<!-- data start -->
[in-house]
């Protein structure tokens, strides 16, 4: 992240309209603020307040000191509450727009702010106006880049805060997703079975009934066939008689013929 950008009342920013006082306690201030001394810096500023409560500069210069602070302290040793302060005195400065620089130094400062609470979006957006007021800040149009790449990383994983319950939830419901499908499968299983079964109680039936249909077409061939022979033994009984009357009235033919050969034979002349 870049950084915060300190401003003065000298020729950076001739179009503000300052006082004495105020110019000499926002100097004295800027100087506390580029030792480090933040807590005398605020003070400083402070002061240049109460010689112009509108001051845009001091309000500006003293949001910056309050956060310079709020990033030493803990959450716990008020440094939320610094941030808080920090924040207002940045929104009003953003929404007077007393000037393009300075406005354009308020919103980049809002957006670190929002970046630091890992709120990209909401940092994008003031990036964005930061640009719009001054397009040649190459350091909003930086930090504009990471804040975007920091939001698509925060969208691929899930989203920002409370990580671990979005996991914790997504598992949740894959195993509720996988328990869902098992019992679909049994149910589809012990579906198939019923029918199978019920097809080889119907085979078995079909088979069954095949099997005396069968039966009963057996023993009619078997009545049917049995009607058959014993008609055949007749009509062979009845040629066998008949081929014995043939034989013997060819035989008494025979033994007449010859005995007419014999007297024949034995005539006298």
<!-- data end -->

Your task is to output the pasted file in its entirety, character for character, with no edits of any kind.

[in-house]
């Protein structure tokens, strides 16, 4: 992240309209603020307040000191509450727009702010106006880049805060997703079975009934066939008689013929 950008009342920013006082306690201030001394810096500023409560500069210069602070302290040793302060005195400065620089130094400062609470979006957006007021800040149009790449990383994983319950939830419901499908499968299983079964109680039936249909077409061939022979033994009984009357009235033919050969034979002349 870049950084915060300190401003003065000298020729950076001739179009503000300052006082004495105020110019000499926002100097004295800027100087506390580029030792480090933040807590005398605020003070400083402070002061240049109460010689112009509108001051845009001091309000500006003293949001910056309050956060310079709020990033030493803990959450716990008020440094939320610094941030808080920090924040207002940045929104009003953003929404007077007393000037393009300075406005354009308020919103980049809002957006670190929002970046630091890992709120990209909401940092994008003031990036964005930061640009719009001054397009040649190459350091909003930086930090504009990471804040975007920091939001698509925060969208691929899930989203920002409370990580671990979005996991914790997504598992949740894959195993509720996988328990869902098992019992679909049994149910589809012990579906198939019923029918199978019920097809080889119907085979078995079909088979069954095949099997005396069968039966009963057996023993009619078997009545049917049995009607058959014993008609055949007749009509062979009845040629066998008949081929014995043939034989013997060819035989008494025979033994007449010859005995007419014999007297024949034995005539006298």